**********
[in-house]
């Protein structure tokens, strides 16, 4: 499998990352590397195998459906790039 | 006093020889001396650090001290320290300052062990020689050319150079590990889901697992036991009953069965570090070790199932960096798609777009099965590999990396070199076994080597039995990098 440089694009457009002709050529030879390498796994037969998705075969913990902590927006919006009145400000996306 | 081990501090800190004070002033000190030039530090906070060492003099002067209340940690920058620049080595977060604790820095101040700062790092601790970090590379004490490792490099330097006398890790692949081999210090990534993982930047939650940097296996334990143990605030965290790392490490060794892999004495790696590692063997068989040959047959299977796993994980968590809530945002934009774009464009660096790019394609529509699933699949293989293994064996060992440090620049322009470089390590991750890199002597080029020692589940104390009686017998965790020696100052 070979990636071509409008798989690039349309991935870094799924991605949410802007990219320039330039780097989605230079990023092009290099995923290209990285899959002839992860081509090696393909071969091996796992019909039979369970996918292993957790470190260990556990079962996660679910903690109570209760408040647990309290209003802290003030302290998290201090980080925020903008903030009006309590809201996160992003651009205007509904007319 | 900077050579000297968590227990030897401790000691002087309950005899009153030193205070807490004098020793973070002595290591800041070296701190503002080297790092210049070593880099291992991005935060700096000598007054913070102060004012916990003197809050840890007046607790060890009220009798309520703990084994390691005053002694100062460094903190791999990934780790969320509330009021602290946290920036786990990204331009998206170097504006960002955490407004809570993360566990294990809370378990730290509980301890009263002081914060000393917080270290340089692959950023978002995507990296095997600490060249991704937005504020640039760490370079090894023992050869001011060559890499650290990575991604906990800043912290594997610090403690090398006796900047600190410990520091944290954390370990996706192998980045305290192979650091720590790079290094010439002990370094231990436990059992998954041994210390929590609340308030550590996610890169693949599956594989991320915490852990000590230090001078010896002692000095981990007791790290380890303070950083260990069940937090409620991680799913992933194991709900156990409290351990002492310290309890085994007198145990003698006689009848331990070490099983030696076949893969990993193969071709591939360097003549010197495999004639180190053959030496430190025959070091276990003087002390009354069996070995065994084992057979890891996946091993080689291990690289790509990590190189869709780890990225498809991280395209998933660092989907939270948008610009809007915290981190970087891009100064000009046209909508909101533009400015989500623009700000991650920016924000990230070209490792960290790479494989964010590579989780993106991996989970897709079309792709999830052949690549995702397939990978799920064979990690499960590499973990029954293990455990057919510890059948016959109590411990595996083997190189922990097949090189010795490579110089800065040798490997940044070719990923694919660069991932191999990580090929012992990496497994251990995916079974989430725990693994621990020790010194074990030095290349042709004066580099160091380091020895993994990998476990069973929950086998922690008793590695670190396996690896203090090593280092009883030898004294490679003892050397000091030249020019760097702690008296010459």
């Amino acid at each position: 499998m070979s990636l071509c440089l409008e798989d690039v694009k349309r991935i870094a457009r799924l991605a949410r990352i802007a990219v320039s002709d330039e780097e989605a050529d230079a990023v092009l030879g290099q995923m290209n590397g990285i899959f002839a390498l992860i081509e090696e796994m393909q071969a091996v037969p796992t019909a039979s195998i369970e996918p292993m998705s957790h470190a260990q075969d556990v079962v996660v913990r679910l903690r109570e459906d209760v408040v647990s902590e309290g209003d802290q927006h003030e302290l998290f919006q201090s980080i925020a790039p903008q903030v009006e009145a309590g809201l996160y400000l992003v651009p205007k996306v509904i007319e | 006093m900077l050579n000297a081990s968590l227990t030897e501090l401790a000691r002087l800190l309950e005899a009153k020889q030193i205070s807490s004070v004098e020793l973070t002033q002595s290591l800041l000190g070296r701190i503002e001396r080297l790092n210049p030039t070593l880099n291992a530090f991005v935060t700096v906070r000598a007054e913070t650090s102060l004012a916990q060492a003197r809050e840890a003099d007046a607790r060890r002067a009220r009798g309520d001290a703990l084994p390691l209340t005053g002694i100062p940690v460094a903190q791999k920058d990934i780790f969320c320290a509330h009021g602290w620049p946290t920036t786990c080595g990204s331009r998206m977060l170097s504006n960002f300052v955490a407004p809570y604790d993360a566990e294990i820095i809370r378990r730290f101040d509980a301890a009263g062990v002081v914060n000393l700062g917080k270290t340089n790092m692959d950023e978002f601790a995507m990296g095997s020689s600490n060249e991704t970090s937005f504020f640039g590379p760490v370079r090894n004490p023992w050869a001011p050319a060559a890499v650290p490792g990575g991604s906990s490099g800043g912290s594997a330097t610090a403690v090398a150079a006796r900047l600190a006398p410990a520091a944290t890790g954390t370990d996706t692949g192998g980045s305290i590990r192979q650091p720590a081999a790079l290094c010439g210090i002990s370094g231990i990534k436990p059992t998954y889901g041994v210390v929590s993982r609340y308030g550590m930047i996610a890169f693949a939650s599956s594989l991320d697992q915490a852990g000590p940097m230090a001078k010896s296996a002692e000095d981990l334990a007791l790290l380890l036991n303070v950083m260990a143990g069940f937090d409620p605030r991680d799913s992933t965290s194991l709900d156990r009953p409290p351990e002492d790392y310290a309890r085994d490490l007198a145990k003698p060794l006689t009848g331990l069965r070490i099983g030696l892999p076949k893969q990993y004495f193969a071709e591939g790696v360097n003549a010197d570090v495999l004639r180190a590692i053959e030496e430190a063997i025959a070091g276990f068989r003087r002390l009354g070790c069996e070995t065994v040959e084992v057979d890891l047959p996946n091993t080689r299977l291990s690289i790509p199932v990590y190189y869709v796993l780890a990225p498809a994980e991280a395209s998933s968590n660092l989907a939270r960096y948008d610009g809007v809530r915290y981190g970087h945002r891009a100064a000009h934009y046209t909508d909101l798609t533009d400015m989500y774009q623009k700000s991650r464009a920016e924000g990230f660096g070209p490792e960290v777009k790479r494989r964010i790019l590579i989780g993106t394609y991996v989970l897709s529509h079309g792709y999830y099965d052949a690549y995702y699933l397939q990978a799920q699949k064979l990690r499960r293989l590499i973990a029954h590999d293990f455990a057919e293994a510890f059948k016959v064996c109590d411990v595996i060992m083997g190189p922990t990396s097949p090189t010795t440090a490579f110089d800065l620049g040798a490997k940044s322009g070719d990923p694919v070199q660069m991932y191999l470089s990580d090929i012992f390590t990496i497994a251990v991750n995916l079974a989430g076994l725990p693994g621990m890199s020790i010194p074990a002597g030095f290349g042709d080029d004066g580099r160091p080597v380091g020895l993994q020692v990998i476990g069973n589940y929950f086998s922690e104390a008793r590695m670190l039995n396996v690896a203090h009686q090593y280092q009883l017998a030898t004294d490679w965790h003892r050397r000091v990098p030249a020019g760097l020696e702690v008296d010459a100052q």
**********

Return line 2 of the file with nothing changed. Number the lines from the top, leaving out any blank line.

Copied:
């Protein structure tokens, strides 16, 4: 499998990352590397195998459906790039 | 006093020889001396650090001290320290300052062990020689050319150079590990889901697992036991009953069965570090070790199932960096798609777009099965590999990396070199076994080597039995990098 440089694009457009002709050529030879390498796994037969998705075969913990902590927006919006009145400000996306 | 081990501090800190004070002033000190030039530090906070060492003099002067209340940690920058620049080595977060604790820095101040700062790092601790970090590379004490490792490099330097006398890790692949081999210090990534993982930047939650940097296996334990143990605030965290790392490490060794892999004495790696590692063997068989040959047959299977796993994980968590809530945002934009774009464009660096790019394609529509699933699949293989293994064996060992440090620049322009470089390590991750890199002597080029020692589940104390009686017998965790020696100052 070979990636071509409008798989690039349309991935870094799924991605949410802007990219320039330039780097989605230079990023092009290099995923290209990285899959002839992860081509090696393909071969091996796992019909039979369970996918292993957790470190260990556990079962996660679910903690109570209760408040647990309290209003802290003030302290998290201090980080925020903008903030009006309590809201996160992003651009205007509904007319 | 900077050579000297968590227990030897401790000691002087309950005899009153030193205070807490004098020793973070002595290591800041070296701190503002080297790092210049070593880099291992991005935060700096000598007054913070102060004012916990003197809050840890007046607790060890009220009798309520703990084994390691005053002694100062460094903190791999990934780790969320509330009021602290946290920036786990990204331009998206170097504006960002955490407004809570993360566990294990809370378990730290509980301890009263002081914060000393917080270290340089692959950023978002995507990296095997600490060249991704937005504020640039760490370079090894023992050869001011060559890499650290990575991604906990800043912290594997610090403690090398006796900047600190410990520091944290954390370990996706192998980045305290192979650091720590790079290094010439002990370094231990436990059992998954041994210390929590609340308030550590996610890169693949599956594989991320915490852990000590230090001078010896002692000095981990007791790290380890303070950083260990069940937090409620991680799913992933194991709900156990409290351990002492310290309890085994007198145990003698006689009848331990070490099983030696076949893969990993193969071709591939360097003549010197495999004639180190053959030496430190025959070091276990003087002390009354069996070995065994084992057979890891996946091993080689291990690289790509990590190189869709780890990225498809991280395209998933660092989907939270948008610009809007915290981190970087891009100064000009046209909508909101533009400015989500623009700000991650920016924000990230070209490792960290790479494989964010590579989780993106991996989970897709079309792709999830052949690549995702397939990978799920064979990690499960590499973990029954293990455990057919510890059948016959109590411990595996083997190189922990097949090189010795490579110089800065040798490997940044070719990923694919660069991932191999990580090929012992990496497994251990995916079974989430725990693994621990020790010194074990030095290349042709004066580099160091380091020895993994990998476990069973929950086998922690008793590695670190396996690896203090090593280092009883030898004294490679003892050397000091030249020019760097702690008296010459």